Using a growing body of research on violence in Black communities, Currie analyzes the development of “structural disadvantages.” Currie breaks down precisely what the term structural disadvantages in these communities looks like on several different dimensions, including the larger political systems of the United States, the smaller dimensions of community systems, and the smaller but equally important dimension of the behavior of the individual within the system (p.9). Currie is a master at highlighting research that demonstrates the connection between poverty, marginalization, neglect, and the suffering that these structural disadvantages create for a majority of African Americans in these communities. Currie points out the racial and economic roots of racial violence and disparities and connects the dots between the continual stress of violence, poor health, and disability as highlighted in community research. Currie not only discusses racial disparities with regard to the political and economic aspects, but he also discusses the excessive use of guns in these communities and how guns and violence have become a rite of passage for young Black men whom he maintains have normalized violent behavior. Currie maintains that, “many who are killed begin the fast journey to death by using violence as a response to stressors” (p.5).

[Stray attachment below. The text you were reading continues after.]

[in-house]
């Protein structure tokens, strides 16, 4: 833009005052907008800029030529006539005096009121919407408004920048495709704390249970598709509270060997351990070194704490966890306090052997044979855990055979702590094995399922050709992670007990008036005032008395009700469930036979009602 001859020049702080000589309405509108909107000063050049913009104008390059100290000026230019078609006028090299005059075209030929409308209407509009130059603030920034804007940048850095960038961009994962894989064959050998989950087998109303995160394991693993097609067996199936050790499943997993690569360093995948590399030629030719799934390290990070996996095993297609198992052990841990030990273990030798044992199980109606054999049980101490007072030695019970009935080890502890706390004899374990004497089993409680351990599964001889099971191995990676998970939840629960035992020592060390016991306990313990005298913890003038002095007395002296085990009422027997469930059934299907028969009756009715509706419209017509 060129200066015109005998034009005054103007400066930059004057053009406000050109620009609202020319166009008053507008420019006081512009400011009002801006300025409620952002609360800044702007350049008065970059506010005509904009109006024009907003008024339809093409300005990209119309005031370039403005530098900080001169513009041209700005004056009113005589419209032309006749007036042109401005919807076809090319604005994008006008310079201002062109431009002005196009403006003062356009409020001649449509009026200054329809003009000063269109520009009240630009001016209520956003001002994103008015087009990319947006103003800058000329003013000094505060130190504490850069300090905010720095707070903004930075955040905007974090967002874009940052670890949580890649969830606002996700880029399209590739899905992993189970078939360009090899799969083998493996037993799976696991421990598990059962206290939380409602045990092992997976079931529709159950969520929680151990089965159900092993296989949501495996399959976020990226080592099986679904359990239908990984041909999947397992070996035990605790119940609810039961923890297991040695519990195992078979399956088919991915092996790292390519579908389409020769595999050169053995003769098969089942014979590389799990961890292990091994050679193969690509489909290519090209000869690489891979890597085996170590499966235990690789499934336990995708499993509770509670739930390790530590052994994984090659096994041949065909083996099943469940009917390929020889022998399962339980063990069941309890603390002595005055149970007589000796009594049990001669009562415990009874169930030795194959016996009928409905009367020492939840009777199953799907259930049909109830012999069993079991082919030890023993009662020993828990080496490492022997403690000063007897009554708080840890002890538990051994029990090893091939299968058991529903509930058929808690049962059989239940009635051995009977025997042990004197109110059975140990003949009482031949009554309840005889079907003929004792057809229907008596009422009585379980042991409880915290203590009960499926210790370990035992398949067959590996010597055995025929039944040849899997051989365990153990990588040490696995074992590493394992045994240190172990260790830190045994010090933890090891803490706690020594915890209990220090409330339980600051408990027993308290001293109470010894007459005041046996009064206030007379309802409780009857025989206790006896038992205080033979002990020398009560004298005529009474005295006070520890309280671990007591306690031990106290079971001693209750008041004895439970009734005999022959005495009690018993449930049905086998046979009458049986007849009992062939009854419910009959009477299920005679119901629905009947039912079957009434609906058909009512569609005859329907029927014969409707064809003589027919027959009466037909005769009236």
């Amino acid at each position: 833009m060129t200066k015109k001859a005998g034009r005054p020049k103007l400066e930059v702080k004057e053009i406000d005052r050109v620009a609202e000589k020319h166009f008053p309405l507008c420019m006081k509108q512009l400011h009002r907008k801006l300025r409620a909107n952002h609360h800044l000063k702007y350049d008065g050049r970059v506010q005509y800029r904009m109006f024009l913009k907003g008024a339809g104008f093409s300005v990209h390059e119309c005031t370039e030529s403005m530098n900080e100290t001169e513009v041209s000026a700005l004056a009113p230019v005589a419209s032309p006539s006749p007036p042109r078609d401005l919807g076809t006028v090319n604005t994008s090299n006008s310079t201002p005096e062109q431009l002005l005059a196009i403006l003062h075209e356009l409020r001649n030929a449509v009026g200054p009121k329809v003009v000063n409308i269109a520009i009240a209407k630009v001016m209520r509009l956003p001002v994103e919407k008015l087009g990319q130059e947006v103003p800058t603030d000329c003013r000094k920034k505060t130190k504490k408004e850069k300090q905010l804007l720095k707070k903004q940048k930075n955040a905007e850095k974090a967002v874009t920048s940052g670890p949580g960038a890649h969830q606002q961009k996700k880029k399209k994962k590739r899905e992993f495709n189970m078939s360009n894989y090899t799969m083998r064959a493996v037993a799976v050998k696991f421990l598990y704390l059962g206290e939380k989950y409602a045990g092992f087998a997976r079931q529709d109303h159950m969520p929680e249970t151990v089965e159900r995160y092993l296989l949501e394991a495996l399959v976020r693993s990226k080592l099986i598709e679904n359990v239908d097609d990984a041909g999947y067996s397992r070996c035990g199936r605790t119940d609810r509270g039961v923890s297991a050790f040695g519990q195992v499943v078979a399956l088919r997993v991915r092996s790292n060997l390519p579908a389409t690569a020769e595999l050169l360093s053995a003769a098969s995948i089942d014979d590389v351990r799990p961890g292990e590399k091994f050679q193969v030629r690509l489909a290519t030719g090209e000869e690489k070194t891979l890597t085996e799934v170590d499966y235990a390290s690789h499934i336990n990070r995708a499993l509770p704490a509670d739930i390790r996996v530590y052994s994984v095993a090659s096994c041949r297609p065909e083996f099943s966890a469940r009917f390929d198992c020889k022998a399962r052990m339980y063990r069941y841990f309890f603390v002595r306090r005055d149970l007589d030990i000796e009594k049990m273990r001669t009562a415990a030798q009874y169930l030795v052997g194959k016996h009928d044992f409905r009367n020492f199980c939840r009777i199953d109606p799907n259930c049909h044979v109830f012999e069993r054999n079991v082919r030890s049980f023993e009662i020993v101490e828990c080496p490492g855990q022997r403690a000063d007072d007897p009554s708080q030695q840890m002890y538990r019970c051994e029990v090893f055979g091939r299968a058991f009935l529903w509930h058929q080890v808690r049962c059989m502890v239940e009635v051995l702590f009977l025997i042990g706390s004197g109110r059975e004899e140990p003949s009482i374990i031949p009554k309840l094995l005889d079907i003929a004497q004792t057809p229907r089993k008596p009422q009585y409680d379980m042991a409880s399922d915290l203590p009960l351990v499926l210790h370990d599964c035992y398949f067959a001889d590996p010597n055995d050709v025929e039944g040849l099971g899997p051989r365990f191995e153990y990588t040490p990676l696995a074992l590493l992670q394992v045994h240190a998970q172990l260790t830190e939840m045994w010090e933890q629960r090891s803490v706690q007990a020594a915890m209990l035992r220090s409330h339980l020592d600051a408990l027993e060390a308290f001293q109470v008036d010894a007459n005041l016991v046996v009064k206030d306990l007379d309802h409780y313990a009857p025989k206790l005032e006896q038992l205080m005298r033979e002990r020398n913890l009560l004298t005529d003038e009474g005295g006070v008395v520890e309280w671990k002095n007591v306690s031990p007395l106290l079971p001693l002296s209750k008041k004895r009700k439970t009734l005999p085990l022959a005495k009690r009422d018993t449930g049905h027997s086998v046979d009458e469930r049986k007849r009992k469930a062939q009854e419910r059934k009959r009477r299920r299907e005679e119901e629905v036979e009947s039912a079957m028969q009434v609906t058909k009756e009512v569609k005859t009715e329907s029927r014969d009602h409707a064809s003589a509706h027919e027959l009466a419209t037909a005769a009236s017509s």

Of particular interest was Currie’s discussion of James Garbarino’s work from the 1980s in a Chicago public housing development focused on restrictions that mothers placed on their children as a result of living in a dangerous neighborhood. In addition to keeping their children from playing outside, mothers developed a very “punitive style of discipline (including physical assault) in an effort to keep the child from falling under negative influences” (p.52). Currie goes on to explain that the mothers in this study used physical assault on the children and insisted that it was used as a way of teaching their children survival – to be tough in a very tough world. As a former mitigation specialist and investigator for the Federal Public Defender Capital Habeas Unit (CHU), I witnessed this kind of parenting as reported by several mothers of clients who were sentenced to death row. One particular case comes to mind of a young man who turned to the gang as a young teen to help support his family. This young man was also engaging in the gang as a part of his normal day-to-day life and identity and was highly aggressive, much like the children in Ng-Mak’s study (p.67). The young man’s parents insisted that they loved their son very much but also engaged in corporal punishment toward him throughout his life. Of particular interest in this investigation was the numerous times the client was taken to the emergency room as a young teen––at least three times during one year for broken bones that the youth claimed happened accidentally at school.